Wednesday, February 26

Book review: The Hunt for Kohinoor

Hi readers,

Forget about stories that introduce a background and give you enough time and consideration to adapt to the plot. This one dives right in and maintains a crisp pace - one that needs complete attentiveness to grasp and enjoy. Not your light coffee-time read, this.

I was approached by Westland Books to read and review this book that was published in Dec 2013.

To be honest with you, I am not a regular patron of historic, terrorism and political stories so I found myself drifting off on a few occasions. But each time the authoress succeeds in sowing some excitement into the situation to bring the flighty reader back.

First and foremost, I was intrigued by the name of the protagonist – Mehrunisa. A quick search on the web divulged that Noor Jahan, the twentieth and favourite wife of the Emperor Jahangir, was born as Mehr-un-Nissa in 1577. She is called one of the most powerful and influential women of the 17th century Mughal Empire since she was a strong, charismatic and well-educated woman. Not unlike the Mehr in Manreet Sodhi Someshwar’s trilogy.

Trilogy season has kicked in big time post Meluha, I guess. “The Hunt for Kohinoor” is a sequel to "Taj Conspiracy", and I was a little hesitant to read the second book as I did not have the grounding and knowledge of the first one. Being the organized and structure-loving person that I am, I was secretly hoping that Westland would pamper me with both the books (!) However, I was assured and set at ease, and thus began my reading journey that took me on an expedition across Kashmir, the Hindukush mountains and Peshawar.

This was my first tryst with Sodhi- Someshwar, an IIM-C alumnus and author of "The Long Walk Home". “The Hunt for Kohinoor” is an interesting tale, albeit not a completely original idea. It reminded me of some Bollywood flicks and also very vaguely the Da Vinci Code. Just like Princess Sophie sets out on a mission set upon her owing to her grandfather, Mehr is cast into a dangerous conspiracy by virtue of being the daughter of a secret agent.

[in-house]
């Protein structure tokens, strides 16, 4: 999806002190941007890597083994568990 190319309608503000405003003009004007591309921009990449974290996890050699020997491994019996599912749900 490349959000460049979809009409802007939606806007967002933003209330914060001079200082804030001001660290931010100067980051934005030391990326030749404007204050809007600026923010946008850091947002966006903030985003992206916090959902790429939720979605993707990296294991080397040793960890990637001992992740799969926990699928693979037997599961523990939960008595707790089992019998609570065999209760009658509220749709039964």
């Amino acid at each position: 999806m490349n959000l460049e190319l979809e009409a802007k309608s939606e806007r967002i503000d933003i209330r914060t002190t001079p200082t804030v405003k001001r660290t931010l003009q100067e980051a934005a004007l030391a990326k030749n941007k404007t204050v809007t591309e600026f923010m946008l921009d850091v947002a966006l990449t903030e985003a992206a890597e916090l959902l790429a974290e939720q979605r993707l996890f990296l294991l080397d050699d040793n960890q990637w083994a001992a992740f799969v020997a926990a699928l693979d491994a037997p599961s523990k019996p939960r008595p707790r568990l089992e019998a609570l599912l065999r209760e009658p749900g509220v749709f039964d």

I liked the metaphor “Snow Leopard” used throughout the book, and its relevance to the storyline. The description of the varied characters is also engaging. Their dreams come alive in their eyes and their realities hit you in the face as Mehrunisa Khosa’s journey is tracked over a span of 96 hours to save herself and her lost-and-found father.

The writing is fluid and boasts of a multitude of converging plots. More impressive for me, though, as an avid bookworm and language trainer, was the glorious vocabulary used throughout the story: opprobrium, fulminating, extant... Breathtaking! I don’t know who to applaud for this – the author, editor, some thesaurus or other individual. Whoever has implanted these in the paperback – fantastic job!

I do, however, wish that the book was smaller than 425 pages. I found myself skipping a few paragraphs and pages, not something I would do with a Jeff Arch or Chitra Divakaruni. Now that could be attributed to my lack of interest in geography and war history, but that is precisely the backdrop so I can't complain, so I flick a few pages and scan through the next chapter. The protagonist travels alongwith another agent and then a lover to unravel the secret of the “Kohinoor” and foil a gruesome plot of the Jihadis.